Wednesday, March 31, 2021

Profile in Trivia

     I was talking to a friend the other day (actually, my best friend, herein referred to as Rainbow Trout) and he asked me what was the deal in San Juan Hell with all the

my profile
verbiage underneath my profile picture. Well, no one's ever asked me that before--I suspect no one's ever noticed it before-- but I suppose I should explain for his benefit, and for anyone else too shy to point out out that my new clothes look just like my birthday suit.

Novelist–well, that's the easy one. Novel-writing is what you do when you hang up your apron after twenty-five years tending bar.

Kibbitzer–You may be familiar with this one. Let's say you're playing a fame of chess, or poker, or Monopoly, or really any game that's not Candy Land. There is inevitably a guy standing behind you who is not in the game, looking over your shoulder and giving you horrendously bad advice on your next move. That, my friend, is a kibbitzer.

Raconteur–French for a story-teller, especially one particularly witty or amusing. From this you may gather that French is the last refuge of the egotist.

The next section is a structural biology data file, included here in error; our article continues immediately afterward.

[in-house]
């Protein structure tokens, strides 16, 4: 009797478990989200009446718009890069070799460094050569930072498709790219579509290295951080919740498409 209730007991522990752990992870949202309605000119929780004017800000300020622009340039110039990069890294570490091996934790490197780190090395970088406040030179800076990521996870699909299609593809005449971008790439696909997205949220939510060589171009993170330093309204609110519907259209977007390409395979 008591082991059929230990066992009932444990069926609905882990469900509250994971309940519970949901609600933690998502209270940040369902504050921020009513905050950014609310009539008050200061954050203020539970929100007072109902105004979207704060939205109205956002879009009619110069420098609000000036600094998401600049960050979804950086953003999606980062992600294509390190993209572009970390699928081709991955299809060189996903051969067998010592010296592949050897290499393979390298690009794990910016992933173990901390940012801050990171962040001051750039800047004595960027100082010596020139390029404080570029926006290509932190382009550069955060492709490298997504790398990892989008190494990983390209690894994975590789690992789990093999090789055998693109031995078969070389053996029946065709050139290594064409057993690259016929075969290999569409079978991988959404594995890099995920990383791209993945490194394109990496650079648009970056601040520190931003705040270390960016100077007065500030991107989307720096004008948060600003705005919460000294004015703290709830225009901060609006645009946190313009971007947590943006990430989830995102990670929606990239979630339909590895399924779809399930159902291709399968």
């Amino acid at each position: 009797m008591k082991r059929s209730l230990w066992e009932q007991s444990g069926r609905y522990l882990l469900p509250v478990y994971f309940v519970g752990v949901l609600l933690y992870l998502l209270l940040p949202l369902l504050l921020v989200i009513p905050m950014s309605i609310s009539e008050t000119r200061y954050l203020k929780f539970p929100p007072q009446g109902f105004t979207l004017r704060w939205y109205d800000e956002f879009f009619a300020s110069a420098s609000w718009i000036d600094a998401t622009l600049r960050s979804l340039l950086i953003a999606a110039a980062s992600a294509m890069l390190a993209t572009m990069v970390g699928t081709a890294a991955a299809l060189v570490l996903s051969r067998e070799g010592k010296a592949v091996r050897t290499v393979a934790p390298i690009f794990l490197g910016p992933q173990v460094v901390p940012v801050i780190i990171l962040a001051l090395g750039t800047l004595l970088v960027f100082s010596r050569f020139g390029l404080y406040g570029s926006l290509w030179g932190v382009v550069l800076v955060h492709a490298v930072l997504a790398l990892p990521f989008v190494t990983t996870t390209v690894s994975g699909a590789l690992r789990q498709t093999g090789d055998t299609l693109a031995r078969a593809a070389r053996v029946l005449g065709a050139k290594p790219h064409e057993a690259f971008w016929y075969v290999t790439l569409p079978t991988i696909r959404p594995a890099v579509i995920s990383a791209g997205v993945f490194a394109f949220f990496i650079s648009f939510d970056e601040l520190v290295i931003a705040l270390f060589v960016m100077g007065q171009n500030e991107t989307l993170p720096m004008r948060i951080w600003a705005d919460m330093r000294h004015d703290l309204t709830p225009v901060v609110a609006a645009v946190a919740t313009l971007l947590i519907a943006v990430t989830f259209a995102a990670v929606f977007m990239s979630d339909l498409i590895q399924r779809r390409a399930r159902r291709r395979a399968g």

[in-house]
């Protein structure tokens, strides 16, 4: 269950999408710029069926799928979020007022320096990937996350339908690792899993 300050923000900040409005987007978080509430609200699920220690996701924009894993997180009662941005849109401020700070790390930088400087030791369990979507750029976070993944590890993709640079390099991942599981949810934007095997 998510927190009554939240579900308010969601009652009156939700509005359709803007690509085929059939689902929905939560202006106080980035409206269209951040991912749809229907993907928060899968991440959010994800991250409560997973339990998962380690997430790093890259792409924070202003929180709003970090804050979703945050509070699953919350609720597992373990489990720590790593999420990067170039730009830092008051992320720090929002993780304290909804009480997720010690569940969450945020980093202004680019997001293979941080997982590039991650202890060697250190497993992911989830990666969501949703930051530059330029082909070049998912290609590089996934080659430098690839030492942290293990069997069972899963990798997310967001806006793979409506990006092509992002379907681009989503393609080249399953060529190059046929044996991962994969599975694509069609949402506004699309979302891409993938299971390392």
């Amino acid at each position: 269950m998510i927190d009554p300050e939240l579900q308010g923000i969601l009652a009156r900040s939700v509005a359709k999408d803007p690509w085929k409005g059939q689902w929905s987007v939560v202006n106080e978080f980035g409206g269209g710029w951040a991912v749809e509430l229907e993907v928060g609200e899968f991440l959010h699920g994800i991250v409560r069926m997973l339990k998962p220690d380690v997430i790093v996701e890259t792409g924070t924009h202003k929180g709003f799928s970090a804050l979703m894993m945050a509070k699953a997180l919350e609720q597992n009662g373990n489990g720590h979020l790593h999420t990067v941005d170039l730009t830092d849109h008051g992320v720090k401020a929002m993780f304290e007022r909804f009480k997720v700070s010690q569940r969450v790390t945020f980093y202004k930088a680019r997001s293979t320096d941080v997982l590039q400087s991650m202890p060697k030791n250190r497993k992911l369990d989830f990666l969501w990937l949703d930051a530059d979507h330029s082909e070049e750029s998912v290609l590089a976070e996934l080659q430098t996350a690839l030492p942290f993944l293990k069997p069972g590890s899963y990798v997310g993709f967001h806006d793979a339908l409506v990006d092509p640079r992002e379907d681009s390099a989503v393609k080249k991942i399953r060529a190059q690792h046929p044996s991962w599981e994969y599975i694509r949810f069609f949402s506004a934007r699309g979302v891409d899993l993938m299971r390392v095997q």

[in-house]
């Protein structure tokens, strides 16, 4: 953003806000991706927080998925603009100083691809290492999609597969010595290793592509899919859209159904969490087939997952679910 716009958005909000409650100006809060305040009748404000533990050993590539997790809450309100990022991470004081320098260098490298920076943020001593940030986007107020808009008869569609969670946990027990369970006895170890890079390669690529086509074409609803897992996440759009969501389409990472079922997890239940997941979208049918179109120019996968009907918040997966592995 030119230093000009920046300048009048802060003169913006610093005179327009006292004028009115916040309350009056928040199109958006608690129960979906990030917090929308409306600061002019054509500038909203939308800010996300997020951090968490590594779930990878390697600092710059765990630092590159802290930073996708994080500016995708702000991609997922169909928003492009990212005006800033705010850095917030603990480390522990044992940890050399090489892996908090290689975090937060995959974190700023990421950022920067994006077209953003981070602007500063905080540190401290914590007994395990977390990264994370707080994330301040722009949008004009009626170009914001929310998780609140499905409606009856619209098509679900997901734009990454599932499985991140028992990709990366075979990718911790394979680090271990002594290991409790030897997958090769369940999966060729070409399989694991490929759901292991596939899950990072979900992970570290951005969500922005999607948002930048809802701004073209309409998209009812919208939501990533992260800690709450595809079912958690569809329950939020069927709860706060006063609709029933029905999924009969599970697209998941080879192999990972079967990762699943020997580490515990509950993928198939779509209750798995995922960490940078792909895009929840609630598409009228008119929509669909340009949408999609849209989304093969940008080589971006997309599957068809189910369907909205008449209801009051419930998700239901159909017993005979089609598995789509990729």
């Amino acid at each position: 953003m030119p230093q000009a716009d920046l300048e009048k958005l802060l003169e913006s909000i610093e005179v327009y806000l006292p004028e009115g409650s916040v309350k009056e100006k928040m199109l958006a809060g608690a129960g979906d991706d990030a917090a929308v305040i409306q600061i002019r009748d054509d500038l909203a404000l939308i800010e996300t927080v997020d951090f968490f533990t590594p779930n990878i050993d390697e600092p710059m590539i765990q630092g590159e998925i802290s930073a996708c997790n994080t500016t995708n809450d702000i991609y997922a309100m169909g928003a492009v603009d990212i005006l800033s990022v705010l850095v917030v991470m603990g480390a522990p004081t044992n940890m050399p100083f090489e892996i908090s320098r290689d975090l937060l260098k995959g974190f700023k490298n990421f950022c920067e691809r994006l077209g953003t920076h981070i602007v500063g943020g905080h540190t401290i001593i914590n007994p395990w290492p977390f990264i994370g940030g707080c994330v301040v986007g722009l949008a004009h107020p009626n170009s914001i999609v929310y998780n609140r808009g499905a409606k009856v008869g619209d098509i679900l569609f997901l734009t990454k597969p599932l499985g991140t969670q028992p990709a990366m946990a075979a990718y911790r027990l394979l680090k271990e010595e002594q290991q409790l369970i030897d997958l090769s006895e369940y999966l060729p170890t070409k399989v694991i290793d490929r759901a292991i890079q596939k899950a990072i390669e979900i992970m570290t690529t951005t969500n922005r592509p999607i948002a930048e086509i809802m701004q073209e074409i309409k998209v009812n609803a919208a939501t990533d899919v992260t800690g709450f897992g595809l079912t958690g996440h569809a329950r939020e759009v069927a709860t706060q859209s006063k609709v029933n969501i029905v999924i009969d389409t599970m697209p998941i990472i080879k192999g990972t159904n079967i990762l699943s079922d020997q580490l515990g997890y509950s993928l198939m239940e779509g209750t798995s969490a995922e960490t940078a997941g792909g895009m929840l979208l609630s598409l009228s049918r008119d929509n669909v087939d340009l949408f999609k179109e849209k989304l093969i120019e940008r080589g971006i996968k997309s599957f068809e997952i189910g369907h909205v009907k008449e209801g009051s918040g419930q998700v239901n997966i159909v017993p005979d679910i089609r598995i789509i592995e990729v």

Homo Ludens–A term coined by Dutch theorist Johan Huizenga, used to explore the play element in culture. The literal meaning is Man Playing. This is my species.

Sans-culotte—Also French, and I wanted to include flaneur and croque-monsieur as well, but I ran out of space. Sans-culotte literally means pantless, but before you get the idea that I'm hanging out in the altogether  (I might be and I might not), a bit of further

sans-culottes
explanation. The sans-culottes were the lumpenproletariat* at the heart of the French Revolution, the ones Marie Antoinette wanted to eat cake. They were radical democrats, sort of like Bernie Sanders with the mittens off. They did wear trousers--they just didn't sport the fashionable silk knee-pants of the aristos. This is my political stance.